Ayman A. Taha

OIF 3rd Battalion, 5th Special Forces Group
Vienna, VA

Staff Sgt. Ayman A. Taha was born on July 2, 1974, in Sudan. He was a trained Special Forces Engineer noncommissioned officer assigned to 3rd Battalion, 5th Special Forces Group in Fort Campbell, Ky.

He died in an explosion Dec. 30, 2005, while preparing to dispose of enemy munitions discovered near Balad, Iraq during combat operations in support of Operation Iraqi Freedom.

A resident of Clarksville, Tenn., Taha was a native of Sudan.

Taha entered the Army in August 2002 under the 18X program. This program allows selected individuals to enlist directly for Special Forces Training as a result of preexisting unique skills. He was an Arabic speaker.

He began his Army career by completing Basic Infantry Training and Airborne School, both at Fort Benning, Ga.
In 2003, Taha began training at Fort Bragg, N.C., where he completed the Special Forces Engineer Sergeant’s Course, the Survival, Evasion, Resistance, and Escape Course, the Primary Leadership Development Course and the Basic Non Commissioned Officers Course. He was later assigned to 3rd Battalion, 5th Special Forces Group at Fort Campbell, Ky., in January of 2005. He served as a member of a Special Forces Operational Detachment-A or A-Team.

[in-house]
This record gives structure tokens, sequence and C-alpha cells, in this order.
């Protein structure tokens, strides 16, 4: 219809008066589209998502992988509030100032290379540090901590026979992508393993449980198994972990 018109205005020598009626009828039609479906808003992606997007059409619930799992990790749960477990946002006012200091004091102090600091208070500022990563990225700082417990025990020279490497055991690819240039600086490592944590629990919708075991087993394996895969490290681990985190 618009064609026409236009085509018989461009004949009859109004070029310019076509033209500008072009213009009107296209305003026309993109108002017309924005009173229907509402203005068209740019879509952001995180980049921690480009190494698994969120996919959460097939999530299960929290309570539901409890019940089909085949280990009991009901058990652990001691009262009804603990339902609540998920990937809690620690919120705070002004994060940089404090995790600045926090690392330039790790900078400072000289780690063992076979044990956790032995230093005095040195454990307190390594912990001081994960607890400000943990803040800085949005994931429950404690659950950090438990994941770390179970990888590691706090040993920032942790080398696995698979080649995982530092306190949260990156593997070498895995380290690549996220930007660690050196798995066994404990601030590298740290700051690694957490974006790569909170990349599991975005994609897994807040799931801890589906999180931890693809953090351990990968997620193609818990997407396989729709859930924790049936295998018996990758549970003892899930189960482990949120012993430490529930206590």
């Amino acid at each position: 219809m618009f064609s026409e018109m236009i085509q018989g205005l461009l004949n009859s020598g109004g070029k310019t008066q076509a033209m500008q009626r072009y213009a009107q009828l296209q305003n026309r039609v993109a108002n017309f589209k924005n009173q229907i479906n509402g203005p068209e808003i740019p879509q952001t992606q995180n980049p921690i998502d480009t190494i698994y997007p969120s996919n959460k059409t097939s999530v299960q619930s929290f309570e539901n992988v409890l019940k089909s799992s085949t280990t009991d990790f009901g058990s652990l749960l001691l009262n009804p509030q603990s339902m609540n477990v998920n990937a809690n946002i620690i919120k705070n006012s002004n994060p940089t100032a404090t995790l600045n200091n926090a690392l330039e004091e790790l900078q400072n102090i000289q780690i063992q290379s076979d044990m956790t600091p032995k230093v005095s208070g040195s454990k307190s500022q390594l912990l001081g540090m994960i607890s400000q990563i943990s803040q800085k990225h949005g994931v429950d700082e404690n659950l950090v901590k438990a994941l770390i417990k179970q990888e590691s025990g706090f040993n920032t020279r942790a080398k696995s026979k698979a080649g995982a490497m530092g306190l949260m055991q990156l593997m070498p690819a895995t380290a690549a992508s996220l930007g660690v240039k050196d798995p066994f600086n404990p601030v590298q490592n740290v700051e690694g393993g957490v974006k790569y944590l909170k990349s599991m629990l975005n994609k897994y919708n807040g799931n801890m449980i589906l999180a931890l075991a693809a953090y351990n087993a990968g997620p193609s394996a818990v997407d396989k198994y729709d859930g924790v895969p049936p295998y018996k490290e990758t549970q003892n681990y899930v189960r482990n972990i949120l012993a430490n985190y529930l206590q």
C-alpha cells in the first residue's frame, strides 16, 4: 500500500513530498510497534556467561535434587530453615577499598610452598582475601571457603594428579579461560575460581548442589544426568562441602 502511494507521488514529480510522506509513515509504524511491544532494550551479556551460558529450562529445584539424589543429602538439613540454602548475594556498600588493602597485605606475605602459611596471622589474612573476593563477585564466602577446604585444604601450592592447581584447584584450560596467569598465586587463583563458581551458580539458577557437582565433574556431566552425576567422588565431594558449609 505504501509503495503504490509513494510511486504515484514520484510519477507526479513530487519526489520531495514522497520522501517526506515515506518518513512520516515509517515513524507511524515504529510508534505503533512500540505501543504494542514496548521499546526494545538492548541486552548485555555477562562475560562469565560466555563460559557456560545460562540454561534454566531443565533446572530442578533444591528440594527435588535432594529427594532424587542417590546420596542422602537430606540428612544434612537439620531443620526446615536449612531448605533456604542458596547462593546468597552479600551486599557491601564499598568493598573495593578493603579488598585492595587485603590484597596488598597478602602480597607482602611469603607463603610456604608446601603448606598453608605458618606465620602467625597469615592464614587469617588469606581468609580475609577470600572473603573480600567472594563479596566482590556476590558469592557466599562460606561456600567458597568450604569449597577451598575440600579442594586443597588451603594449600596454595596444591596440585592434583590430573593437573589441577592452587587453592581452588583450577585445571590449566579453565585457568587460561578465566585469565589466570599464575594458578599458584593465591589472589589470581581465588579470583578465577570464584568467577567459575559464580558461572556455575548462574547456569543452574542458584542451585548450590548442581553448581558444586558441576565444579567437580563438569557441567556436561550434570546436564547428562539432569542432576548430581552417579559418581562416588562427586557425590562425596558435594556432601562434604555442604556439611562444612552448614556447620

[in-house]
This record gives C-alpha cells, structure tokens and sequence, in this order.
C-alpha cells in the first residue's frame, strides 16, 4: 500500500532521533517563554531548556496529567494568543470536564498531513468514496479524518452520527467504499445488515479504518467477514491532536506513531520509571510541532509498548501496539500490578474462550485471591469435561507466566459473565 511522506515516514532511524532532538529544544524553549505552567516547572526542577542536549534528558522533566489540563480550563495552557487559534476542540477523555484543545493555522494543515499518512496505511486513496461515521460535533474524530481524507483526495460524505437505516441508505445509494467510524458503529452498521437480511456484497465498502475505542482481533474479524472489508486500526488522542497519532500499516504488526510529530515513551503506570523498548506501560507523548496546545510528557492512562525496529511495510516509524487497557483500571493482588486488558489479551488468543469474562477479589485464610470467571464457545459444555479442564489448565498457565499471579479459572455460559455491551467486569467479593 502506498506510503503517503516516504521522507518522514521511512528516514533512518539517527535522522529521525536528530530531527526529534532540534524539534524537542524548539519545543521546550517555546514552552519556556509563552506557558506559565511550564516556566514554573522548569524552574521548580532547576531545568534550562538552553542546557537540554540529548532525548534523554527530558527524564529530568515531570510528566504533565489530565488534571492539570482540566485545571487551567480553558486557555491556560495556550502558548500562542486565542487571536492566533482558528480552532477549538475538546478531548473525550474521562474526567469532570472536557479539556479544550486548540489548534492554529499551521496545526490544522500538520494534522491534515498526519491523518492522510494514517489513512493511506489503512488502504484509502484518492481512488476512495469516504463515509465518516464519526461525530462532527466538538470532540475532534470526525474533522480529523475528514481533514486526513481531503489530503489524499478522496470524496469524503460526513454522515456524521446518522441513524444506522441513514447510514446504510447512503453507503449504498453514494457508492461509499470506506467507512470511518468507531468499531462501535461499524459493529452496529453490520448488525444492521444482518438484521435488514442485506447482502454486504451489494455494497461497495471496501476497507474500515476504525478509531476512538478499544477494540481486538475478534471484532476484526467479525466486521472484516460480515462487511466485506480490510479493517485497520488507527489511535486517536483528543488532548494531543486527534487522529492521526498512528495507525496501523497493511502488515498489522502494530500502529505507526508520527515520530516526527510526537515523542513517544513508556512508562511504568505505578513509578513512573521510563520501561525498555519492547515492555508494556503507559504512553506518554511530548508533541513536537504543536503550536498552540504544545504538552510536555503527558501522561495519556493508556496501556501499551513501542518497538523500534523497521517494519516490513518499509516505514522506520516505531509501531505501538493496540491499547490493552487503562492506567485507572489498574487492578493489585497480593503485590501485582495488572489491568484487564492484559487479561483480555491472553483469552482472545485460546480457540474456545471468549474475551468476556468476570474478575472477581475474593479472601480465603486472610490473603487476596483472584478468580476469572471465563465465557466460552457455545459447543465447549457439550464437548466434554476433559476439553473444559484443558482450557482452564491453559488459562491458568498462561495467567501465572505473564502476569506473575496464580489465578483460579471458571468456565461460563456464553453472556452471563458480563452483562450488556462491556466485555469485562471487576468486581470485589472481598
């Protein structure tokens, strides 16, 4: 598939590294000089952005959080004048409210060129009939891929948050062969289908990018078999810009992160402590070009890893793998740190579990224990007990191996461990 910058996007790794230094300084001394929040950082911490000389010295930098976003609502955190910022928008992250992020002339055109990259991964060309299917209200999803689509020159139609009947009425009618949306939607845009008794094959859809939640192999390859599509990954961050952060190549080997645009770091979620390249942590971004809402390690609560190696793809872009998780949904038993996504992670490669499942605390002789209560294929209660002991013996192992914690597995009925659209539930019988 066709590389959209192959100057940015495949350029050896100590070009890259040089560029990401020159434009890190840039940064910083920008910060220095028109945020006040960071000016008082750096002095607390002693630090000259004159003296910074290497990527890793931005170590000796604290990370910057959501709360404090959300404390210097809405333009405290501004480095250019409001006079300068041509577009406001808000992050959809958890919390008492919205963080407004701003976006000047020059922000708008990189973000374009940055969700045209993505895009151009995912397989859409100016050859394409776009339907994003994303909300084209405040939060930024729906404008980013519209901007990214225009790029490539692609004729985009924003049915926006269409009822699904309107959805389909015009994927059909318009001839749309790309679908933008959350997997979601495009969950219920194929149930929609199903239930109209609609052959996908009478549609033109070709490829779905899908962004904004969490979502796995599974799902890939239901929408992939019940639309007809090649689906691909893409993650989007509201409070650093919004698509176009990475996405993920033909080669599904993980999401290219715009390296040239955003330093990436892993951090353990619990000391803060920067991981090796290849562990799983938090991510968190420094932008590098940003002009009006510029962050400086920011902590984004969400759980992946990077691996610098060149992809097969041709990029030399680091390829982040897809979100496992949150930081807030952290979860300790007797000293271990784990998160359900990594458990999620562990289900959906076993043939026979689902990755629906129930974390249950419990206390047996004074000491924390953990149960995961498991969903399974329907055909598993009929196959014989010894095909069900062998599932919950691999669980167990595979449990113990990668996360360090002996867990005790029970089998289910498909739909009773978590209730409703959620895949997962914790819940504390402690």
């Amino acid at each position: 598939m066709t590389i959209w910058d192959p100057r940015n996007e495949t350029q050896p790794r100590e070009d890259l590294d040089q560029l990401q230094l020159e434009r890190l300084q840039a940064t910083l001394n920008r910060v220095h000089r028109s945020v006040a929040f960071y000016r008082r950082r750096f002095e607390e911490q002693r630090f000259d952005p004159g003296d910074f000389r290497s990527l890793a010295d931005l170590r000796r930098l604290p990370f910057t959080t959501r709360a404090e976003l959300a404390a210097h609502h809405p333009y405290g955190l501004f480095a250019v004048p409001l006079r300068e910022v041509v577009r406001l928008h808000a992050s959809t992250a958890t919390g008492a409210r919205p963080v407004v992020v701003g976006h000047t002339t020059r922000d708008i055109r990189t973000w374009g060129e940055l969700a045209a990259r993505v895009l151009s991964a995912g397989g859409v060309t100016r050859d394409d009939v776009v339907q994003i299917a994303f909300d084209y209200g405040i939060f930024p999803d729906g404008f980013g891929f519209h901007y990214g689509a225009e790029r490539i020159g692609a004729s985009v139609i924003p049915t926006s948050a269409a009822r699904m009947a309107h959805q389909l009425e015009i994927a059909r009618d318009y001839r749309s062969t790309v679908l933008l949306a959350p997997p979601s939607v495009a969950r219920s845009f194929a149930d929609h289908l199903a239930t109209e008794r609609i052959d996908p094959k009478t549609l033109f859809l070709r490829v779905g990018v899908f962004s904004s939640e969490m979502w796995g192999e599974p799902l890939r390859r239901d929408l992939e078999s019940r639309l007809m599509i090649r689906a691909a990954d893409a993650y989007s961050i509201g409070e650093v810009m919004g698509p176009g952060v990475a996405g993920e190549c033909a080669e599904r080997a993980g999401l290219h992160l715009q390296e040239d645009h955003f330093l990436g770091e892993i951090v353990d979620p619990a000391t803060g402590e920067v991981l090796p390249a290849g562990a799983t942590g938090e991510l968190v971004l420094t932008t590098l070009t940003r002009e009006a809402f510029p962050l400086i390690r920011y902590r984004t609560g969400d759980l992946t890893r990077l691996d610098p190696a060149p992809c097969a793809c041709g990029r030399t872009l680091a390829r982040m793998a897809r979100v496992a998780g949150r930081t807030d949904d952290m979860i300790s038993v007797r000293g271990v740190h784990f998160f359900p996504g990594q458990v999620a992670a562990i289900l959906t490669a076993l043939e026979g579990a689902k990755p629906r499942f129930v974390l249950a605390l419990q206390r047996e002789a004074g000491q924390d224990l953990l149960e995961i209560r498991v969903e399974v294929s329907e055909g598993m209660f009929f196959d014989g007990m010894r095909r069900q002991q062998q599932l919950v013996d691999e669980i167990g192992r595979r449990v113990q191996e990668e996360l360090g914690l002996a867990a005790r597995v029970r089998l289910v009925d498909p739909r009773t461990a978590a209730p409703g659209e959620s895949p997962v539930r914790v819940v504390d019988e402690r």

Taha’s civilian education consisted of a bachelor’s of science in economics from the University of California at Berkeley in 1997 and a master’s in economics from the University of Massachusetts in 2001.

He deployed with 5th Special Forces Group to Iraq in support of OIF this past summer.

His awards included the National Defense Service Medal, Global War on Terrorism Service Medal, NCO Professional Development Ribbon with Numeral Two Device, the Special Forces Tab and the Parachutists Badge. He was posthumously awarded the Bronze Star Medal, the Purple Heart, the Meritorious Service Medal, the Iraq Campaign Medal, the Army Good Conduct Medal and the Combat Infantryman Badge.

Taha is survived by his wife, Geraldine and his daughter, Sommer, both of Tennessee. His parents, Abdel-Rahman and Amal Ali both of Virginia, also survive him.


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